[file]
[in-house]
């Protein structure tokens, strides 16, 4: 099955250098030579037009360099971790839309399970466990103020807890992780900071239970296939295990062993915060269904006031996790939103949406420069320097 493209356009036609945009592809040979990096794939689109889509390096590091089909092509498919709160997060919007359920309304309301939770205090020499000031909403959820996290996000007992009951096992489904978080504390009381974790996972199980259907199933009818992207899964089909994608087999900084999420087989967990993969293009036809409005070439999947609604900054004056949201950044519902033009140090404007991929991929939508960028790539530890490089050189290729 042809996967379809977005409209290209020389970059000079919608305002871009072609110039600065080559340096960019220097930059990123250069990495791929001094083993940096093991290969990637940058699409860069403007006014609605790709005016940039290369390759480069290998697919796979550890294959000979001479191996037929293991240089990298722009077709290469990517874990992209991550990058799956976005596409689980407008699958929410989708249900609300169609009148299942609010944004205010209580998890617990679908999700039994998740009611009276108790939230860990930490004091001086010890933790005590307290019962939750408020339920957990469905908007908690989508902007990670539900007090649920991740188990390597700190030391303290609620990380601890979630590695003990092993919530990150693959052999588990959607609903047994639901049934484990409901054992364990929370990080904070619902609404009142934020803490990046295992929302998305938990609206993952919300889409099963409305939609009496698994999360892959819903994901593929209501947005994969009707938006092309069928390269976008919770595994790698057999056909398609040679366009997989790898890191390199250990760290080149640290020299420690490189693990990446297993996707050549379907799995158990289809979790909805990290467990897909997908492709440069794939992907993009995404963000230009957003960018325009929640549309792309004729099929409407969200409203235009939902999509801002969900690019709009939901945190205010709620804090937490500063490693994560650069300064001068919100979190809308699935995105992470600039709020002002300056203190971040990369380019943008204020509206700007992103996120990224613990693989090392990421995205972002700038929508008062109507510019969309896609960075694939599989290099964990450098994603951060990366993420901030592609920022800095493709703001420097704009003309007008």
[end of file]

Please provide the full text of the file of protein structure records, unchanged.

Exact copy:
[in-house]
């Protein structure tokens, strides 16, 4: 099955250098030579037009360099971790839309399970466990103020807890992780900071239970296939295990062993915060269904006031996790939103949406420069320097 493209356009036609945009592809040979990096794939689109889509390096590091089909092509498919709160997060919007359920309304309301939770205090020499000031909403959820996290996000007992009951096992489904978080504390009381974790996972199980259907199933009818992207899964089909994608087999900084999420087989967990993969293009036809409005070439999947609604900054004056949201950044519902033009140090404007991929991929939508960028790539530890490089050189290729 042809996967379809977005409209290209020389970059000079919608305002871009072609110039600065080559340096960019220097930059990123250069990495791929001094083993940096093991290969990637940058699409860069403007006014609605790709005016940039290369390759480069290998697919796979550890294959000979001479191996037929293991240089990298722009077709290469990517874990992209991550990058799956976005596409689980407008699958929410989708249900609300169609009148299942609010944004205010209580998890617990679908999700039994998740009611009276108790939230860990930490004091001086010890933790005590307290019962939750408020339920957990469905908007908690989508902007990670539900007090649920991740188990390597700190030391303290609620990380601890979630590695003990092993919530990150693959052999588990959607609903047994639901049934484990409901054992364990929370990080904070619902609404009142934020803490990046295992929302998305938990609206993952919300889409099963409305939609009496698994999360892959819903994901593929209501947005994969009707938006092309069928390269976008919770595994790698057999056909398609040679366009997989790898890191390199250990760290080149640290020299420690490189693990990446297993996707050549379907799995158990289809979790909805990290467990897909997908492709440069794939992907993009995404963000230009957003960018325009929640549309792309004729099929409407969200409203235009939902999509801002969900690019709009939901945190205010709620804090937490500063490693994560650069300064001068919100979190809308699935995105992470600039709020002002300056203190971040990369380019943008204020509206700007992103996120990224613990693989090392990421995205972002700038929508008062109507510019969309896609960075694939599989290099964990450098994603951060990366993420901030592609920022800095493709703001420097704009003309007008």